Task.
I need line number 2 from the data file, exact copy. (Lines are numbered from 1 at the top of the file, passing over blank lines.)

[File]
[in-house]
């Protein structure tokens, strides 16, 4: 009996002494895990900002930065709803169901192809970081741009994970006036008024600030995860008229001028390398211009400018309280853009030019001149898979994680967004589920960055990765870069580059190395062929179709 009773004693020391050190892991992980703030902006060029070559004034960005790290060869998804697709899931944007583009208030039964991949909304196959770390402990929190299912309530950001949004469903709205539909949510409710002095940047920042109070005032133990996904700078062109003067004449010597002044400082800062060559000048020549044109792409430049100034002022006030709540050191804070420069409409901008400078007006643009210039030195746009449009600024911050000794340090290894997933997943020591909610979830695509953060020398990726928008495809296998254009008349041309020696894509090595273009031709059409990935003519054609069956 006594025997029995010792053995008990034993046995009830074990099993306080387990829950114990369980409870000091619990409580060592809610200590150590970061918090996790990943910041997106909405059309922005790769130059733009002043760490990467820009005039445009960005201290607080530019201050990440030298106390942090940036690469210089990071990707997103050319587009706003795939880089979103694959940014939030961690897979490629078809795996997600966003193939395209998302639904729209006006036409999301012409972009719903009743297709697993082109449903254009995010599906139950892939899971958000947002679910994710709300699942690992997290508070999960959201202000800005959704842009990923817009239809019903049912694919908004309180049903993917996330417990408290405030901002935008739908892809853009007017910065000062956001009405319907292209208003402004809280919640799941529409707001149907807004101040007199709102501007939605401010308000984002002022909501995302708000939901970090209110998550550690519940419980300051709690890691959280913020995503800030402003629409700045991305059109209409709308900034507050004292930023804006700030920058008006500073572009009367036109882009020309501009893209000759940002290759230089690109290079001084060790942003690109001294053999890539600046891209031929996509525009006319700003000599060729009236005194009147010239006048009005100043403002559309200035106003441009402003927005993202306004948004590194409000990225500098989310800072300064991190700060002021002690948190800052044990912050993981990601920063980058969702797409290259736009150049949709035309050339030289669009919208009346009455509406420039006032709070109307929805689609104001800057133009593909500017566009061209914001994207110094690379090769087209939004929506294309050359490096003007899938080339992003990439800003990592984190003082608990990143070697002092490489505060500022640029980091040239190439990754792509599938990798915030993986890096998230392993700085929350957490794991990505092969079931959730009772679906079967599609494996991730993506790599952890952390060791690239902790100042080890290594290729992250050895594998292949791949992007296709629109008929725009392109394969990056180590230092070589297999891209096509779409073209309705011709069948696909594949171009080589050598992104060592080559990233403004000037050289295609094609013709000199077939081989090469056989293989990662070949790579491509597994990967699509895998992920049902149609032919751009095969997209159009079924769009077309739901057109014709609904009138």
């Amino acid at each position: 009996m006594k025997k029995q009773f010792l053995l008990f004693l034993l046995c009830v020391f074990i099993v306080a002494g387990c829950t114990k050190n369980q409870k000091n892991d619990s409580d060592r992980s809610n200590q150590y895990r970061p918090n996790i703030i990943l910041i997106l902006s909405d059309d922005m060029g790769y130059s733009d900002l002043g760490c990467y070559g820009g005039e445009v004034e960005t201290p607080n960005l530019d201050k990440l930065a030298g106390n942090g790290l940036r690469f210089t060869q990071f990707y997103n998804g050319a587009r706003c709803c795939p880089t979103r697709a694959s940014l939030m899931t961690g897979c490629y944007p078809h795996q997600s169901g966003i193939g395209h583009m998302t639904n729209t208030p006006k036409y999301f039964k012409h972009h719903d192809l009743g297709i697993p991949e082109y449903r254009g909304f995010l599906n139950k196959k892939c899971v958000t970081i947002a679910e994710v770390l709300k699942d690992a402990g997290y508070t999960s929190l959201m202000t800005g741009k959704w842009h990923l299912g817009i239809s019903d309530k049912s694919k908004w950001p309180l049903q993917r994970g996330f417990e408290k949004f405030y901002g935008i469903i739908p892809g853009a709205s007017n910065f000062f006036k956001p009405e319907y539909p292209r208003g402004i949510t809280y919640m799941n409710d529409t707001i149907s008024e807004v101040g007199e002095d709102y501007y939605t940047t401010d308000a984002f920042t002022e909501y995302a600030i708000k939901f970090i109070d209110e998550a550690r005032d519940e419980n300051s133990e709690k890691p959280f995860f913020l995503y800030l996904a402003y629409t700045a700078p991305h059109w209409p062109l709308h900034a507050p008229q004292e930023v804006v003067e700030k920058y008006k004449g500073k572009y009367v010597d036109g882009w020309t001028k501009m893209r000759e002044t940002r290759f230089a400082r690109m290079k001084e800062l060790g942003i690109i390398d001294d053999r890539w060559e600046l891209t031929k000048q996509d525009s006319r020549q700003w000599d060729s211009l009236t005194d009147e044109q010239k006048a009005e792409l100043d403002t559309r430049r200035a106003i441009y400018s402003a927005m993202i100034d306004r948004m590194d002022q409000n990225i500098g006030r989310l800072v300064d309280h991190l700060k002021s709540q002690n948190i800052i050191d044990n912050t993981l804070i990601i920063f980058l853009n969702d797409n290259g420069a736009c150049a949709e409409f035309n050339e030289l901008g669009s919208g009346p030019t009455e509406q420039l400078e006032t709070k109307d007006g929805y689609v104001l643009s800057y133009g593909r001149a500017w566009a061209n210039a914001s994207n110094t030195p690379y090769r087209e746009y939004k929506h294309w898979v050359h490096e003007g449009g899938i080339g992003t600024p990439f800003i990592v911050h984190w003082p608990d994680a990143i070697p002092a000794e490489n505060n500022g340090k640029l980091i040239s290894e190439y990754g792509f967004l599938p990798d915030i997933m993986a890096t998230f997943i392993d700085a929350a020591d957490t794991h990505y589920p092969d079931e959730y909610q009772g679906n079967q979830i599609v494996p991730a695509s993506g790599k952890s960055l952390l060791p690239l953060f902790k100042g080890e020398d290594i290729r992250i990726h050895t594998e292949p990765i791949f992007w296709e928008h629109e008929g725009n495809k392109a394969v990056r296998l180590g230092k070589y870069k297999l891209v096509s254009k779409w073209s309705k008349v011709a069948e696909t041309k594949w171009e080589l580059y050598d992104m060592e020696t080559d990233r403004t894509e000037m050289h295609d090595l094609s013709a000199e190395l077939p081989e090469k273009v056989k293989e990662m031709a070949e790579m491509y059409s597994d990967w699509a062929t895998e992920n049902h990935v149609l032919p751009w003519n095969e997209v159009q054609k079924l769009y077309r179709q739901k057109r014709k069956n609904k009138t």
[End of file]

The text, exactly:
């Protein structure tokens, strides 16, 4: 009996002494895990900002930065709803169901192809970081741009994970006036008024600030995860008229001028390398211009400018309280853009030019001149898979994680967004589920960055990765870069580059190395062929179709 009773004693020391050190892991992980703030902006060029070559004034960005790290060869998804697709899931944007583009208030039964991949909304196959770390402990929190299912309530950001949004469903709205539909949510409710002095940047920042109070005032133990996904700078062109003067004449010597002044400082800062060559000048020549044109792409430049100034002022006030709540050191804070420069409409901008400078007006643009210039030195746009449009600024911050000794340090290894997933997943020591909610979830695509953060020398990726928008495809296998254009008349041309020696894509090595273009031709059409990935003519054609069956 006594025997029995010792053995008990034993046995009830074990099993306080387990829950114990369980409870000091619990409580060592809610200590150590970061918090996790990943910041997106909405059309922005790769130059733009002043760490990467820009005039445009960005201290607080530019201050990440030298106390942090940036690469210089990071990707997103050319587009706003795939880089979103694959940014939030961690897979490629078809795996997600966003193939395209998302639904729209006006036409999301012409972009719903009743297709697993082109449903254009995010599906139950892939899971958000947002679910994710709300699942690992997290508070999960959201202000800005959704842009990923817009239809019903049912694919908004309180049903993917996330417990408290405030901002935008739908892809853009007017910065000062956001009405319907292209208003402004809280919640799941529409707001149907807004101040007199709102501007939605401010308000984002002022909501995302708000939901970090209110998550550690519940419980300051709690890691959280913020995503800030402003629409700045991305059109209409709308900034507050004292930023804006700030920058008006500073572009009367036109882009020309501009893209000759940002290759230089690109290079001084060790942003690109001294053999890539600046891209031929996509525009006319700003000599060729009236005194009147010239006048009005100043403002559309200035106003441009402003927005993202306004948004590194409000990225500098989310800072300064991190700060002021002690948190800052044990912050993981990601920063980058969702797409290259736009150049949709035309050339030289669009919208009346009455509406420039006032709070109307929805689609104001800057133009593909500017566009061209914001994207110094690379090769087209939004929506294309050359490096003007899938080339992003990439800003990592984190003082608990990143070697002092490489505060500022640029980091040239190439990754792509599938990798915030993986890096998230392993700085929350957490794991990505092969079931959730009772679906079967599609494996991730993506790599952890952390060791690239902790100042080890290594290729992250050895594998292949791949992007296709629109008929725009392109394969990056180590230092070589297999891209096509779409073209309705011709069948696909594949171009080589050598992104060592080559990233403004000037050289295609094609013709000199077939081989090469056989293989990662070949790579491509597994990967699509895998992920049902149609032919751009095969997209159009079924769009077309739901057109014709609904009138």